February 15, 2008
A federal judge in San Francisco ordered a California-based, domain name registry firm, Dynadot, to effectively shut down the Web site, Wikileaks.org, after the site posted documents concerning a bank in the Cayman Islands. Judge Jeffrey S. White later that day narrowed the injunction, ordering the removal of the documents and links pertaining to Julius Baer Bank and Trust Company of the Cayman Islands. As of February 20, however, the site remained unavailable at its usual Web address.
Wikileaks defines itself as an “uncensorable” Web site “for untraceable mass document leaking and analysis.” Wikileaks states that its “primary interest is in exposing oppressive regimes,” and to “be of assistance to people of all regions who wish to reveal unethical behavior in their governments and corporations.”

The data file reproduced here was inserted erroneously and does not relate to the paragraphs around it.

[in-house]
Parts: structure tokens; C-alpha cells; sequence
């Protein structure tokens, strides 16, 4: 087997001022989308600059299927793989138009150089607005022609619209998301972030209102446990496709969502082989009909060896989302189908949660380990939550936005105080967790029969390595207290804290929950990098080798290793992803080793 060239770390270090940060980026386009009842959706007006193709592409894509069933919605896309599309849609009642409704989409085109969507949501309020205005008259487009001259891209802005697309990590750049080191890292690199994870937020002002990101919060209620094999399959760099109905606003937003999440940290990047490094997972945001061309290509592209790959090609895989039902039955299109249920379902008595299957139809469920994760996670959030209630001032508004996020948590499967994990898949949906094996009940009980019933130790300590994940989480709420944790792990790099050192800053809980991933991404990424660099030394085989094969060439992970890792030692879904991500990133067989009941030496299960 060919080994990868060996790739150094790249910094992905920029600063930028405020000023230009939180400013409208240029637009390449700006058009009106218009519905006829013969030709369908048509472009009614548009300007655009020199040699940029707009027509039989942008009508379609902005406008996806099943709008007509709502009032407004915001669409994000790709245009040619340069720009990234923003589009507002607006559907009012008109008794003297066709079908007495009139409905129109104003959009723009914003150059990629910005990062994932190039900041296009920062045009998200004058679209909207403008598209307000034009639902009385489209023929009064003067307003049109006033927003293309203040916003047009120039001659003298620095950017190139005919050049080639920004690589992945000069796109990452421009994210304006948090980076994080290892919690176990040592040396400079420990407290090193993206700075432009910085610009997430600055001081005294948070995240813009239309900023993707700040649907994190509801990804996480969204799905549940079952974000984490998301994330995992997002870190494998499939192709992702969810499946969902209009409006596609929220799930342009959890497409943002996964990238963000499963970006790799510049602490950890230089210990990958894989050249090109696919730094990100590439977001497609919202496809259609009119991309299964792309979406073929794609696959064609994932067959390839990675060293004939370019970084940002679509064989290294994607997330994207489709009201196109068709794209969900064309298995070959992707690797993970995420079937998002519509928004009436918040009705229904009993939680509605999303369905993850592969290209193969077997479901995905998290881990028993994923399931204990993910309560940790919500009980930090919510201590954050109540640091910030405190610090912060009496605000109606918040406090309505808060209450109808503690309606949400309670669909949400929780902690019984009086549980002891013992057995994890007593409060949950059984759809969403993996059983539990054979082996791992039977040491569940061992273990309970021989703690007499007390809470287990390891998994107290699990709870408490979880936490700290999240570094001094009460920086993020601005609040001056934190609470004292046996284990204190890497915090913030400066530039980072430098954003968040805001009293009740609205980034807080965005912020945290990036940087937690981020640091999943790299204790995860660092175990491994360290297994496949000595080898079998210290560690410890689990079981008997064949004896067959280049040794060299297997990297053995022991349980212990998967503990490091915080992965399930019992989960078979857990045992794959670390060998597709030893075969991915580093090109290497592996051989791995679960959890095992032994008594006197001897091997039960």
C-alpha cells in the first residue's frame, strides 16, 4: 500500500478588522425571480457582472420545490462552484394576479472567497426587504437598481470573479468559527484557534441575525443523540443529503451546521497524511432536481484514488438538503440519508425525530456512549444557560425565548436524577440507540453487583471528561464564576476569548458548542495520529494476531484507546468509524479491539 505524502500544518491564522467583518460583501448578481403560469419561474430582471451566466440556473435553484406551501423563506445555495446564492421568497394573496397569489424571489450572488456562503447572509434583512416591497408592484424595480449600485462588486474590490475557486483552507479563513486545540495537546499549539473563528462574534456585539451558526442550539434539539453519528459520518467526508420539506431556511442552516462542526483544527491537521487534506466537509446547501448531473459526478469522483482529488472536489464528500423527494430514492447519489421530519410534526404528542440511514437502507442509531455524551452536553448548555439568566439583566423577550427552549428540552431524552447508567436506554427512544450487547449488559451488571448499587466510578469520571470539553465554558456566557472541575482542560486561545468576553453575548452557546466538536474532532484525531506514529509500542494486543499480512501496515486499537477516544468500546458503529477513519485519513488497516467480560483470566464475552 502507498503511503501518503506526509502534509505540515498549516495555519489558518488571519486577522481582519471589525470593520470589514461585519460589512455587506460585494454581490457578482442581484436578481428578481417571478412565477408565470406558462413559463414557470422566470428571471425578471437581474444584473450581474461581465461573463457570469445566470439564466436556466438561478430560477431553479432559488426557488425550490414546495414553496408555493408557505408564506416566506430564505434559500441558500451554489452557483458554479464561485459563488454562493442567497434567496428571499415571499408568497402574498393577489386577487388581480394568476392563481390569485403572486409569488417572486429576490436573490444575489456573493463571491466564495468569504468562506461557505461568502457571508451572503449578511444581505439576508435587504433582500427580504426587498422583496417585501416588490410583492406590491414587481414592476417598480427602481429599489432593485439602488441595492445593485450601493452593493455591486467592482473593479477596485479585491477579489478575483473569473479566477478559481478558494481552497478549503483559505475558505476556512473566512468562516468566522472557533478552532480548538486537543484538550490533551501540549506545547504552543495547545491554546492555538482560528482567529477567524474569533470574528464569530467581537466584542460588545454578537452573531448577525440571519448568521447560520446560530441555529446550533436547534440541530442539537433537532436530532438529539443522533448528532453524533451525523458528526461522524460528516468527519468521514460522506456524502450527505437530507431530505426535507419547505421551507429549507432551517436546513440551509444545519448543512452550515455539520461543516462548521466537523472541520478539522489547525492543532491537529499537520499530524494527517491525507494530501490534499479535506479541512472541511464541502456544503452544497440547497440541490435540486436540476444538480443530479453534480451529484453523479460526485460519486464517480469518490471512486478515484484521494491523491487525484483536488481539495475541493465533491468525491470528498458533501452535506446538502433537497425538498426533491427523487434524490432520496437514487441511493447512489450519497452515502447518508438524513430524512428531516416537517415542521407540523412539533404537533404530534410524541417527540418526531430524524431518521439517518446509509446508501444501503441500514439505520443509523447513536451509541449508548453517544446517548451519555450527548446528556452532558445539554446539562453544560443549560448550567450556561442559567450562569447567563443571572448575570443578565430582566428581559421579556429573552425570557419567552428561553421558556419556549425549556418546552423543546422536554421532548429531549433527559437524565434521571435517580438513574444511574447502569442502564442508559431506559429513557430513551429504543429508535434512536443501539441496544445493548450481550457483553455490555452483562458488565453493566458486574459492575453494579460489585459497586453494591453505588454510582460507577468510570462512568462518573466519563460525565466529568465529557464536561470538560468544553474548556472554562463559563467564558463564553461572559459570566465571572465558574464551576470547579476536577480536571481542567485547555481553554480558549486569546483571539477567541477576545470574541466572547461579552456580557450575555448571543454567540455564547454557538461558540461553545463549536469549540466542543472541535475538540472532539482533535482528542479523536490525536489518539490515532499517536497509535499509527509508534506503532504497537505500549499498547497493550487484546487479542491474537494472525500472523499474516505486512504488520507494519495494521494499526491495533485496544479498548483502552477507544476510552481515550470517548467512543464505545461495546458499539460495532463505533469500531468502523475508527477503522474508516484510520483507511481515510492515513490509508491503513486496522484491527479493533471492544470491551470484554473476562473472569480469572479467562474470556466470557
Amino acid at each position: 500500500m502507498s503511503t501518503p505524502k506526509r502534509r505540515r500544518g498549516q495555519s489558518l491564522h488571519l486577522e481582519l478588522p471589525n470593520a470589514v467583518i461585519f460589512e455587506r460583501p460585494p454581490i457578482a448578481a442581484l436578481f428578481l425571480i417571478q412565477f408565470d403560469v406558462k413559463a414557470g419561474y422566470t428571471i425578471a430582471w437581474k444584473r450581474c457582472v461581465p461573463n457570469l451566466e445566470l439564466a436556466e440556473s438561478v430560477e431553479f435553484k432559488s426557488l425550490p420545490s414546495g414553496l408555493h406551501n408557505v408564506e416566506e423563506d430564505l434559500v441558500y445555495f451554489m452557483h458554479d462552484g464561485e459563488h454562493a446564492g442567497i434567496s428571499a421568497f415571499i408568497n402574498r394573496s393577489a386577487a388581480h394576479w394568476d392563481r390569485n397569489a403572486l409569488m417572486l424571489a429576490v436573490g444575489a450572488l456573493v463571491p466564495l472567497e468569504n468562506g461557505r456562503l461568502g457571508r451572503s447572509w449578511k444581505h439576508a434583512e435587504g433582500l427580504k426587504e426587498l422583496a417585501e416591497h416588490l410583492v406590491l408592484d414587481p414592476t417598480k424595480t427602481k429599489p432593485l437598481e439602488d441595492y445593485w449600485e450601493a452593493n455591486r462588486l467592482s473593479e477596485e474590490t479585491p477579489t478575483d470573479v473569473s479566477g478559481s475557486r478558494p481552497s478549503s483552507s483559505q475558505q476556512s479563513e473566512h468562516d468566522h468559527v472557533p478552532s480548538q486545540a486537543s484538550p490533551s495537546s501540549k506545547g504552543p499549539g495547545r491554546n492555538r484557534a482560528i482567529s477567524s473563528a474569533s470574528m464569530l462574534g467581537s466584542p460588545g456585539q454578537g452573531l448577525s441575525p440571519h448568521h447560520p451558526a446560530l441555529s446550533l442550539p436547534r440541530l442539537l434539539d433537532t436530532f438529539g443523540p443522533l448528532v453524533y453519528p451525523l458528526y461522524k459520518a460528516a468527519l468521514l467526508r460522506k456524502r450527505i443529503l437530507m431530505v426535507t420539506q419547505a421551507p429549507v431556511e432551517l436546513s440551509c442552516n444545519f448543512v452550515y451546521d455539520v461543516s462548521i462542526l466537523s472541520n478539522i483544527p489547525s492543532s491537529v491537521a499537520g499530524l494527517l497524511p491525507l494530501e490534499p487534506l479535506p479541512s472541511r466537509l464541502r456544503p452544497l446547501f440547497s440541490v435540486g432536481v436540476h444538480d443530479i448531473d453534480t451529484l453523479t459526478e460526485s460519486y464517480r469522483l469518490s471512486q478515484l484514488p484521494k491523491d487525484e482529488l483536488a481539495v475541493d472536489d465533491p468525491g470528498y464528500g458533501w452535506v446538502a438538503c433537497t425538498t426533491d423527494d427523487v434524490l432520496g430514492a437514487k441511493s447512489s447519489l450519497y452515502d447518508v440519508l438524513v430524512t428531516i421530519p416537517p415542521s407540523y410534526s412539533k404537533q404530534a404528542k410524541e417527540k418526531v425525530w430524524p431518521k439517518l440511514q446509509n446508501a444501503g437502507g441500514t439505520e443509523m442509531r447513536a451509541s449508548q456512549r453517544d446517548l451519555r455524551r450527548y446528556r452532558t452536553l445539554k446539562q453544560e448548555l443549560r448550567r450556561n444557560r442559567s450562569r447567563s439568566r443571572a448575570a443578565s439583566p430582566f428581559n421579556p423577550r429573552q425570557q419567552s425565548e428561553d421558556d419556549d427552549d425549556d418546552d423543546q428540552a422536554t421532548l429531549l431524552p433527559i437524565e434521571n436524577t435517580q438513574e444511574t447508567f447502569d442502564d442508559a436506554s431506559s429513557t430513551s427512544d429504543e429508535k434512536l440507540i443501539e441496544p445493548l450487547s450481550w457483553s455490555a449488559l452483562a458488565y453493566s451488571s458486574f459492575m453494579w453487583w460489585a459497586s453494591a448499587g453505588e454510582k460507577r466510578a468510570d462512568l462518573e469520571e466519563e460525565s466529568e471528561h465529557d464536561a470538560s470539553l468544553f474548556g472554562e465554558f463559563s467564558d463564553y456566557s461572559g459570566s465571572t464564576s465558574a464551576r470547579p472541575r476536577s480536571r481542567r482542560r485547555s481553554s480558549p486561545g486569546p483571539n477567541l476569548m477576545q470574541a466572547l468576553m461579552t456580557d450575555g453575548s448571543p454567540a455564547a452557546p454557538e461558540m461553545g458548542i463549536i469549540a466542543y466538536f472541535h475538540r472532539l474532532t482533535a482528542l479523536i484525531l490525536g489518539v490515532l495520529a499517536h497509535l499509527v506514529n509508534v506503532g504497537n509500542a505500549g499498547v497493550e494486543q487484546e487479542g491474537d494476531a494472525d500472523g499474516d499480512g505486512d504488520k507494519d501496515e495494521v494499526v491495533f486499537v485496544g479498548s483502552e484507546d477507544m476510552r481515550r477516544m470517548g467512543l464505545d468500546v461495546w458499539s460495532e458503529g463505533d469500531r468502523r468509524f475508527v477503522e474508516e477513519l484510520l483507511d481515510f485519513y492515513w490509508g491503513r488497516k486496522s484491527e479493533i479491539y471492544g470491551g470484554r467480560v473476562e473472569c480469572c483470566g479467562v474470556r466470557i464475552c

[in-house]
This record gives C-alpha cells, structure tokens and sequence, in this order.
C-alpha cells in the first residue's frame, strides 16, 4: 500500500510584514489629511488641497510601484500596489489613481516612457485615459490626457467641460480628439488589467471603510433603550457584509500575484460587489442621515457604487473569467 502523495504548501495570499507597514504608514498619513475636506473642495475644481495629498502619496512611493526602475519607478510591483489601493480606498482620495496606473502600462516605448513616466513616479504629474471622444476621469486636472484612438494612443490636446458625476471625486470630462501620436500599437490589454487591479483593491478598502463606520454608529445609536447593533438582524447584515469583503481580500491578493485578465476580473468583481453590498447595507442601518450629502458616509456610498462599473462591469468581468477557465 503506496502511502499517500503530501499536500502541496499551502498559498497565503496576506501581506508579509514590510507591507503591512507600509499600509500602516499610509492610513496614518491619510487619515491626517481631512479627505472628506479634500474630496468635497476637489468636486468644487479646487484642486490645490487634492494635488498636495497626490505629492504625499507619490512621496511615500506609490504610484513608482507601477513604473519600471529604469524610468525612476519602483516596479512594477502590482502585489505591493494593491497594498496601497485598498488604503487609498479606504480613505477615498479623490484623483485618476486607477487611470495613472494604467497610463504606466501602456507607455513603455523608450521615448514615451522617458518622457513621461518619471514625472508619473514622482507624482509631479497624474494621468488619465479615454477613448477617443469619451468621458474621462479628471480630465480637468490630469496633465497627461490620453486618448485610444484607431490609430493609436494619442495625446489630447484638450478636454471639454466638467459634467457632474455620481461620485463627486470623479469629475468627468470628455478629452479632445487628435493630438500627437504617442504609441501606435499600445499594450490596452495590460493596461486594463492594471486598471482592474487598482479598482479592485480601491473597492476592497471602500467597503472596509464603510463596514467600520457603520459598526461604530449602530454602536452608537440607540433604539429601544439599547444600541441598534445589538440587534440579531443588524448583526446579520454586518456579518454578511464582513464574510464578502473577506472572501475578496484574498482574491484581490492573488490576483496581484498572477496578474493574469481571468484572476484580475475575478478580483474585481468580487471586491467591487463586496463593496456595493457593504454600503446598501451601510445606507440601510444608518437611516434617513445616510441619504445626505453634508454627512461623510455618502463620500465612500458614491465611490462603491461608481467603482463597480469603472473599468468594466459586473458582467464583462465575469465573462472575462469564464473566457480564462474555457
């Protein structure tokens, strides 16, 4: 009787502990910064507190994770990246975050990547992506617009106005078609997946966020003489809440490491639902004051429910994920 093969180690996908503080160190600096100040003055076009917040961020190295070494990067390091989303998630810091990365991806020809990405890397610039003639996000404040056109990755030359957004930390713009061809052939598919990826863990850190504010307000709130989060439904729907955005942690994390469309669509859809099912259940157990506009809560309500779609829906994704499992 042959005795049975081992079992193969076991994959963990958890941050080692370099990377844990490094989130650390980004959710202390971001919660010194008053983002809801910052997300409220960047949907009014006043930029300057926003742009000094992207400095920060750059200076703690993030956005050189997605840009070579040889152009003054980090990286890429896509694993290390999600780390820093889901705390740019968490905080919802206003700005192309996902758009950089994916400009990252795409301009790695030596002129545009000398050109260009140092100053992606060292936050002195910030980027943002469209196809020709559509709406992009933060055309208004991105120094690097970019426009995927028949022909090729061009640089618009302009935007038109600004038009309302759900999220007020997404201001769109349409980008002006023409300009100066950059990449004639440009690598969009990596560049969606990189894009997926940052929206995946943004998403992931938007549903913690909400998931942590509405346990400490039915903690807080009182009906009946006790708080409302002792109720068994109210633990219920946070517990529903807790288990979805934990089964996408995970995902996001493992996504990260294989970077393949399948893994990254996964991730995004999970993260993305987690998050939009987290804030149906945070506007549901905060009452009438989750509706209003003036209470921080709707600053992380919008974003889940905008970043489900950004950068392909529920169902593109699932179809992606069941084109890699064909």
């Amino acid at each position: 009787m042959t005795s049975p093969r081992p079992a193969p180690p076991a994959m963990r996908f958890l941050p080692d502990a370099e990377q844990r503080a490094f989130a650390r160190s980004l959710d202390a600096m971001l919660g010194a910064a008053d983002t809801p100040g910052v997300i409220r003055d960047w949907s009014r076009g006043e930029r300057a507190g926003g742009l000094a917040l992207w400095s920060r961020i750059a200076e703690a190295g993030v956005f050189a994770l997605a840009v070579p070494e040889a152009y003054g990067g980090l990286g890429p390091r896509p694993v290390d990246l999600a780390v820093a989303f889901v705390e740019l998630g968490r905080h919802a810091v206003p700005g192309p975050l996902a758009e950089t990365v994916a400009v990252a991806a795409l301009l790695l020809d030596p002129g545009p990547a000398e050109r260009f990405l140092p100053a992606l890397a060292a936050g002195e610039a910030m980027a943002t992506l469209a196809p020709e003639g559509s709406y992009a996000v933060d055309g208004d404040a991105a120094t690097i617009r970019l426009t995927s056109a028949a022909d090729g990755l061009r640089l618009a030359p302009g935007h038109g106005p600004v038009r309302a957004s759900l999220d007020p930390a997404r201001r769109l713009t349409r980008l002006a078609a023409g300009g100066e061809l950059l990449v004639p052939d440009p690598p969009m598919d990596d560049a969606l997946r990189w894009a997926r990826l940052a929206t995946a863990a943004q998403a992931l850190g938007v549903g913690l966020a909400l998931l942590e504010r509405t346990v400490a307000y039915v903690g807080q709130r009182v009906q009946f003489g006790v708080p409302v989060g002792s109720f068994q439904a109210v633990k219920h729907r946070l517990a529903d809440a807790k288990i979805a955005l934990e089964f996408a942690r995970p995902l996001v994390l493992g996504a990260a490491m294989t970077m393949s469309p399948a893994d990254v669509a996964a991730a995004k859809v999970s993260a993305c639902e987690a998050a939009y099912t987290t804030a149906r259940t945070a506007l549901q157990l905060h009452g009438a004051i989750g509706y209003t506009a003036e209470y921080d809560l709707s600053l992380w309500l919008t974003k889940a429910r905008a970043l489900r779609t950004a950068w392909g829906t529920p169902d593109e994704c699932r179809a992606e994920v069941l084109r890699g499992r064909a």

The bank told the court that “a disgruntled ex-employee who has engaged in a harassment and terror campaign” had provided stolen documents to Wikileaks in violation of banking laws, according to The New York Times. Wikileaks claimed “the documents allegedly reveal secret Julius Baer trust structures used for asset hiding, money laundering and tax evasion,” the Times said.
The court rulings appeared to result from a stipulation between Julius Baer Bank and Dynadot, according to an analysis by Harvard Law School’s Berkman Center for Internet & Society Citizen Media Law Project.
Although the site was unavailable at its usual address, “mirror sites” carrying the same information were available at addresses registered in Belgium, Germany, and the Christmas Islands. It was also available through its Internet protocol address, a series of numbers that specify its precise location on the Internet, according to the Times.
The site has posted other sensitive documents such as a purported list of rules of engagement for American troops in Iraq, the Times said. Wikileaks said that it had been previously restricted in China and Thailand over documents leaks.